How to be messy and organized. At the same time. A contrarian view, perhaps. Organizers get sick of having to inform people that being organized and being tidy do not necessarily co-exist. The organized part refers to an underlying system that helps you function. It can be more or less detailed, depending on how much effort you’re willing to put in and what kind of results you need. The tidy part is about looks.
It’s also about how an environment feels to you.
People who are messy on purpose revel in being immersed in their possessions. They are inspired by seeing all the possibilities around them. People who are tidy get distracted when there’s too much visible at once. They need to shut off all those possibilities when they want to focus on getting a particular task done. This is an important distinction.
A common misconception about tidy people is that they are dry, dull and boring.
My view is that they can get overloaded with ideas and plans provoked by what they see around them because they find it hard to ignore. Messy types seem to be able to tune into the inspiration of stuff and then tune out their environments entirely, so they can happily work at a cluttered desk and not even notice what’s next to them.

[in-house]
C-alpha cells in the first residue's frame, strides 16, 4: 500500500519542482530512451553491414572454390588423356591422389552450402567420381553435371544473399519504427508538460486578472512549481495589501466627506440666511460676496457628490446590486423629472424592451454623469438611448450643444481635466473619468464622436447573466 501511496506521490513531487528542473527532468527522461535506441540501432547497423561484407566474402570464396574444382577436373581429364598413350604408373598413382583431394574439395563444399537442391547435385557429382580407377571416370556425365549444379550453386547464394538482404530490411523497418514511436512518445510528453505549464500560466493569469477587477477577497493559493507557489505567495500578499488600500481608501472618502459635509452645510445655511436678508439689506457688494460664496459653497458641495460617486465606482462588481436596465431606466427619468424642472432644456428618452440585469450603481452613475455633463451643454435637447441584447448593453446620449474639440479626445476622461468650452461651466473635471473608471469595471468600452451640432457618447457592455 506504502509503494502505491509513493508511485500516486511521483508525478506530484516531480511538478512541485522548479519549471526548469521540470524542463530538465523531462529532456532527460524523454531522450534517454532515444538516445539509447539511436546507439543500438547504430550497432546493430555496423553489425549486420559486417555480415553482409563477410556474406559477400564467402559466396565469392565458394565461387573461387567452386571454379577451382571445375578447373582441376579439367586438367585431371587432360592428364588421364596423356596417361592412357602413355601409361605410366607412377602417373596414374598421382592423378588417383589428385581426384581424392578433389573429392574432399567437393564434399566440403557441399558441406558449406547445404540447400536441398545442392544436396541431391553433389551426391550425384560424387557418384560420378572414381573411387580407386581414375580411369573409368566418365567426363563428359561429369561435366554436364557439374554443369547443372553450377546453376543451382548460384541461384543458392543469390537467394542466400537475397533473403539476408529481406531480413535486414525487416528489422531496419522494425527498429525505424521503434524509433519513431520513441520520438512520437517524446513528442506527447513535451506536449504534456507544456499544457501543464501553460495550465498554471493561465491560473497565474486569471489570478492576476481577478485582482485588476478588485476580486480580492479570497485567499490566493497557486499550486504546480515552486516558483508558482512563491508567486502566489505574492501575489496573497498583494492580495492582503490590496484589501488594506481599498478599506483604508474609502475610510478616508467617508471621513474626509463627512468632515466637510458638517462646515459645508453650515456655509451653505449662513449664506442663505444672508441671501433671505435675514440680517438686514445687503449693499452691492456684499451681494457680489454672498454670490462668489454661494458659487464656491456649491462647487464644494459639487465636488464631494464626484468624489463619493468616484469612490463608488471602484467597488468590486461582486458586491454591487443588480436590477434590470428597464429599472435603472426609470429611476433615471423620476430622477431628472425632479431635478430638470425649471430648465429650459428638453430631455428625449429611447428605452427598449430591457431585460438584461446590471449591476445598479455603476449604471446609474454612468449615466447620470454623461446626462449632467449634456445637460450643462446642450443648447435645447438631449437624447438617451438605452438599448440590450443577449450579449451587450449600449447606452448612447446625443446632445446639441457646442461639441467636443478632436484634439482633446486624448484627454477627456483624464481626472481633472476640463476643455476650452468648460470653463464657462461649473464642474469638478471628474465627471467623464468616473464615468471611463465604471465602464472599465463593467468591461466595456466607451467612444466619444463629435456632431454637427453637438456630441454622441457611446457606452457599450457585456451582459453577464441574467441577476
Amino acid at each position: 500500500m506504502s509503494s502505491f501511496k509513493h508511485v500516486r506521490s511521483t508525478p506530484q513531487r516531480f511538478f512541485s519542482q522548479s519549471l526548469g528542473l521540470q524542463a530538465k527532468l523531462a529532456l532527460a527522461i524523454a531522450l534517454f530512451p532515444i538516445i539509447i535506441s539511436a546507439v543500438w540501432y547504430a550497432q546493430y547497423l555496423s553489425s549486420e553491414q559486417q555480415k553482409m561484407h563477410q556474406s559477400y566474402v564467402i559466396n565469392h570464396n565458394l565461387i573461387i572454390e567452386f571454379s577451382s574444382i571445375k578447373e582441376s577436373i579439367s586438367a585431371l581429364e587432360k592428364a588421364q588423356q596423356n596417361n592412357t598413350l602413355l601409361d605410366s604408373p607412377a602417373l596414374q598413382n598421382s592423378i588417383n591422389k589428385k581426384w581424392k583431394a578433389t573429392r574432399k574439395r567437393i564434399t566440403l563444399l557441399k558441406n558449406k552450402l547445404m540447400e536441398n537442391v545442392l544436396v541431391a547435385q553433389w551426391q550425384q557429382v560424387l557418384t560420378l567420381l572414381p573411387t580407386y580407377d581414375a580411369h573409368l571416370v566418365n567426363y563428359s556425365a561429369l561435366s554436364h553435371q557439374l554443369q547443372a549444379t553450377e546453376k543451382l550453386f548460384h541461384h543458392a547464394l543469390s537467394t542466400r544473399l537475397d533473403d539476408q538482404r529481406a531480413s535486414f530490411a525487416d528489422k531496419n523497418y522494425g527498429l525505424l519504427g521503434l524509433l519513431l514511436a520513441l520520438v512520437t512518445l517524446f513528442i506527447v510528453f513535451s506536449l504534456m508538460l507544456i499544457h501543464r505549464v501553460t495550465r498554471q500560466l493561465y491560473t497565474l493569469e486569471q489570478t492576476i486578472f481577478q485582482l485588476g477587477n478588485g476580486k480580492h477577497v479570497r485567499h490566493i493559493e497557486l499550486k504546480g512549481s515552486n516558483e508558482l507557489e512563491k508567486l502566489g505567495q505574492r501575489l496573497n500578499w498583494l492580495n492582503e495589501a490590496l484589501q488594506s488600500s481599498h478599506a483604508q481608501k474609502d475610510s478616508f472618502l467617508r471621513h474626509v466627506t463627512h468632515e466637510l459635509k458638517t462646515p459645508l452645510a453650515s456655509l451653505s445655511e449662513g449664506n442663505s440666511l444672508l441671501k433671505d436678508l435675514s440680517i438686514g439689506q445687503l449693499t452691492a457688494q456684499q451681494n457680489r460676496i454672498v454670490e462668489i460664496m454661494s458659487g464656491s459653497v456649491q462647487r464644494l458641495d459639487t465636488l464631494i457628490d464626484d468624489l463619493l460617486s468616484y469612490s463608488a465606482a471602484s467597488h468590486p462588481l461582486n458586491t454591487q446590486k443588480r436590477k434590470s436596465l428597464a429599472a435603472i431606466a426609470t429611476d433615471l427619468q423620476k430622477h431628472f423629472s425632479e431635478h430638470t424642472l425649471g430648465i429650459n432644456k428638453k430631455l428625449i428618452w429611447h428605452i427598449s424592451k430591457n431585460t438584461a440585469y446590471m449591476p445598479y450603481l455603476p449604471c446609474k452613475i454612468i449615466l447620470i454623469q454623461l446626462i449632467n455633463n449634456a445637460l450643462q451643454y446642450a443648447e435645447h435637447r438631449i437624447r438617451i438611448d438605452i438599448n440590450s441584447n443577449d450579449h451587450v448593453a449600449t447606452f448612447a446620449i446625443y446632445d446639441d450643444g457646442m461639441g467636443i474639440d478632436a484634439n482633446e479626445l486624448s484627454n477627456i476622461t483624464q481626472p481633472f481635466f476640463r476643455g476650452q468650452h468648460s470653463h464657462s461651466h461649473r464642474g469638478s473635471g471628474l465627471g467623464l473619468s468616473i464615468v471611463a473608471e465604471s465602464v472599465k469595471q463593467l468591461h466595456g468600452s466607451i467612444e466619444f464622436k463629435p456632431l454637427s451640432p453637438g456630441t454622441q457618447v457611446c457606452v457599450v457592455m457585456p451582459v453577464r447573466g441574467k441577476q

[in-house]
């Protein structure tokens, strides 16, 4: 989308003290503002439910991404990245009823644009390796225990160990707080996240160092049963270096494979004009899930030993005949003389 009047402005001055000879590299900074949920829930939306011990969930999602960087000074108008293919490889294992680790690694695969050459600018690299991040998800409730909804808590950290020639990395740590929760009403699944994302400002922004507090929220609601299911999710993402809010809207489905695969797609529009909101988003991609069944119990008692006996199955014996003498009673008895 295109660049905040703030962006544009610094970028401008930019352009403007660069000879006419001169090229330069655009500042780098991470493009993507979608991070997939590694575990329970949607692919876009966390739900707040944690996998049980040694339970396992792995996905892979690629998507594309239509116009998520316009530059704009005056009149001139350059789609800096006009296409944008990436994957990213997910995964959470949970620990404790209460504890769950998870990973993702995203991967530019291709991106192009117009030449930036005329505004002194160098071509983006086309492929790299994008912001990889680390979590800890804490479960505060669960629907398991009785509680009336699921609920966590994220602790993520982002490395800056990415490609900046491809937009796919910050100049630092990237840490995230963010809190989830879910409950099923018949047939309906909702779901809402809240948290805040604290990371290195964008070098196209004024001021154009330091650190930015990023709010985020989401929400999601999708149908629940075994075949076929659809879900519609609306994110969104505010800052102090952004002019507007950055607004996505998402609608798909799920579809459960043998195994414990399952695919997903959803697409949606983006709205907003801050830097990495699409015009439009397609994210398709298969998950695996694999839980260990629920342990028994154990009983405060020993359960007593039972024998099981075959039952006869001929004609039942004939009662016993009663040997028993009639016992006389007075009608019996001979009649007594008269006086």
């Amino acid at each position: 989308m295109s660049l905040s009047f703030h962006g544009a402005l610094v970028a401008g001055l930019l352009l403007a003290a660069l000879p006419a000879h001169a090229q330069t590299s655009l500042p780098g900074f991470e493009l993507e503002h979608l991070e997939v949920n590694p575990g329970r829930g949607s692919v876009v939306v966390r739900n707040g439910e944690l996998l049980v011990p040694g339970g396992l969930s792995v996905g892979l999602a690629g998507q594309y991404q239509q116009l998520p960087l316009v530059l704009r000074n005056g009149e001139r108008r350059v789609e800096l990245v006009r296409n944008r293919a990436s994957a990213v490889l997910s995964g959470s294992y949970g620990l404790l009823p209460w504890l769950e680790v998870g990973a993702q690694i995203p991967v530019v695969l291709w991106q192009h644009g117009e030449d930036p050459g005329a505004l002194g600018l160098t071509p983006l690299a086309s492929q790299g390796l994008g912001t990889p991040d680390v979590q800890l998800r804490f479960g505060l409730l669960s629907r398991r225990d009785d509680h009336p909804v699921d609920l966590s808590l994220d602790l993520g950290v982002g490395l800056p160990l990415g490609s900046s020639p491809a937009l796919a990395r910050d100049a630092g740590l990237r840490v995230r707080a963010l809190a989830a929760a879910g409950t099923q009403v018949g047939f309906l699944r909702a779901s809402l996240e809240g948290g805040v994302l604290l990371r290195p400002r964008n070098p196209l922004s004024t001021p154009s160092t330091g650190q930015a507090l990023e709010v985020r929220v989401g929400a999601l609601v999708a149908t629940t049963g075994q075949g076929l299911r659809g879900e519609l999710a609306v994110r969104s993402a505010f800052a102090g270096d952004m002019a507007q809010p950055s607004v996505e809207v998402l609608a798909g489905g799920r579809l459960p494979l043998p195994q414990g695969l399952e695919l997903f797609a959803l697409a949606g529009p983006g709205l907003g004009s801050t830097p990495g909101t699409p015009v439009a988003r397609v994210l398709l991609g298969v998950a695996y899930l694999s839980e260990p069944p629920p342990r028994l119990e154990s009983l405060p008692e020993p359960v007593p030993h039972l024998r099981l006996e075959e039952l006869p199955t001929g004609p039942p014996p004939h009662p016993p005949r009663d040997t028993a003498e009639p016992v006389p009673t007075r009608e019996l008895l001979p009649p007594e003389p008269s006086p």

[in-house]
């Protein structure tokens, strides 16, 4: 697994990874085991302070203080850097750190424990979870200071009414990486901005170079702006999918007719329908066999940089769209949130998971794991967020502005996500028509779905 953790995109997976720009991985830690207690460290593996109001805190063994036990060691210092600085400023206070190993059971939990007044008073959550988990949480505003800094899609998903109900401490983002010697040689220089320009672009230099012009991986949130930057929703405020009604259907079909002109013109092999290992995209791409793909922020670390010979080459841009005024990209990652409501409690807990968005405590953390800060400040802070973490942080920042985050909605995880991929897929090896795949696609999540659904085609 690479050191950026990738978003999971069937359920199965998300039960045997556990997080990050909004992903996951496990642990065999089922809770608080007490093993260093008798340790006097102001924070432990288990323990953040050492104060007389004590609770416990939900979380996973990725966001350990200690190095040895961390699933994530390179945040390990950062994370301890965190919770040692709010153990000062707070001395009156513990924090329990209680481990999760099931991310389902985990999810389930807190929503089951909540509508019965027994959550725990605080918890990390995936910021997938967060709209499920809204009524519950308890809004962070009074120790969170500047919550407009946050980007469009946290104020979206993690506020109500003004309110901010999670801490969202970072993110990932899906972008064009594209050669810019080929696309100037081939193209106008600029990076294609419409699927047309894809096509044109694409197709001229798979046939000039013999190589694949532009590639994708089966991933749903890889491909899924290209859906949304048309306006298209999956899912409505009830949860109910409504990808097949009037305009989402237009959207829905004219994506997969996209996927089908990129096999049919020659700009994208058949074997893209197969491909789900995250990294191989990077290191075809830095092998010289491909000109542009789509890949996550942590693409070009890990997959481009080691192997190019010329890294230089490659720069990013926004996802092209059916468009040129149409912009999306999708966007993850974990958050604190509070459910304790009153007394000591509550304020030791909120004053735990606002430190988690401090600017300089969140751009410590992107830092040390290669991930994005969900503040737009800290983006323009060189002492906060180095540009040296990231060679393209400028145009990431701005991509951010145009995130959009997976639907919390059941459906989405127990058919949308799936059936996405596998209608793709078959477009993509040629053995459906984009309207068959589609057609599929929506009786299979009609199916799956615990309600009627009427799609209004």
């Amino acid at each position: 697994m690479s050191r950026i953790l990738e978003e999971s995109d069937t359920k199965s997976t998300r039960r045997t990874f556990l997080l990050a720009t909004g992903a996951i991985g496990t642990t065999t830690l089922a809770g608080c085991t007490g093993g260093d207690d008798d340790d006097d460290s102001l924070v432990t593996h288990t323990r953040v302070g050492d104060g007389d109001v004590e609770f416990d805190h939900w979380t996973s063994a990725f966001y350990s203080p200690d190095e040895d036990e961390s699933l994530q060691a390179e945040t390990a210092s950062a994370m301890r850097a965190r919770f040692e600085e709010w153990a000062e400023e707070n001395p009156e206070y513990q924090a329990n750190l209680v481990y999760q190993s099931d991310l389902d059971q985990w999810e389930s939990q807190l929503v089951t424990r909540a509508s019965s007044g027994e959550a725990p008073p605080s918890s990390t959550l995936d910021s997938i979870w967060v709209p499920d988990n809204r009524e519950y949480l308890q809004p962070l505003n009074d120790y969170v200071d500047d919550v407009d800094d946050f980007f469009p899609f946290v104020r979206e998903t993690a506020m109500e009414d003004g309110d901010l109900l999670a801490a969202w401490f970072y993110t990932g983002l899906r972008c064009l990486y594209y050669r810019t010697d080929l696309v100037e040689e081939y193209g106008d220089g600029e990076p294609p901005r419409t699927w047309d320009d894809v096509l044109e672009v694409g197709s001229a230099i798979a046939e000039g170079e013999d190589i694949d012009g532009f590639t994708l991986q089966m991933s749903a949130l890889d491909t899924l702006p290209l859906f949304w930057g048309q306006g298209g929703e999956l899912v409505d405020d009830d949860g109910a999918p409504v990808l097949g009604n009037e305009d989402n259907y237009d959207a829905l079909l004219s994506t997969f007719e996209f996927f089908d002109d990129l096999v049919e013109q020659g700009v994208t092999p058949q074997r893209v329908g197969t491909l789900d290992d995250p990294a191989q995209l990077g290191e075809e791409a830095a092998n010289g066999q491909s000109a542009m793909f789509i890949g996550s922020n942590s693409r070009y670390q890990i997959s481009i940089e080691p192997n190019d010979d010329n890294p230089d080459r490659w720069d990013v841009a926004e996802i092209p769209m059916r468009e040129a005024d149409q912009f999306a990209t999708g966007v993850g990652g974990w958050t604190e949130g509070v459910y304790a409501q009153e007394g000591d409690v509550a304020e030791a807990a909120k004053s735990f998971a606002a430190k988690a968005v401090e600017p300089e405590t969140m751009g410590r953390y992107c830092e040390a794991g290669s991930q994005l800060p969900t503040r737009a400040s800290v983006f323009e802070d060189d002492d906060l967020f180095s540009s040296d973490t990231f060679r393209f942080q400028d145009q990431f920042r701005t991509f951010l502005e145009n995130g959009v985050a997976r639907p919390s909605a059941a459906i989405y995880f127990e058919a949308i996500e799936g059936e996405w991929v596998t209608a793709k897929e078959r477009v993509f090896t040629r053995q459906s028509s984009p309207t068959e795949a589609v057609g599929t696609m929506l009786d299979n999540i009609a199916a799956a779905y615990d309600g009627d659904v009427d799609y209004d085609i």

So the question is: what kind of environment do you prefer to work in? If it’s a messy one you can still have a system, it just may not be apparent to anyone else. How do you keep everything out but still have access to all of it, not endanger self and others by its placement?
- Plenty of open shelving, with shelves placed as close together as needed
- Literature holders with lots of cubbies for paper and other things
- Apothecary cabinets have many small drawers that can be turned into cubbies by removing the drawers
- Rolling carts with wire drawers that pull out are handy
- A big table instead of a desk to give you more horizontal space
- A laptop computer to save desk real estate. Or a flat screen monitor with the CPU on the floor
- A big bulletin board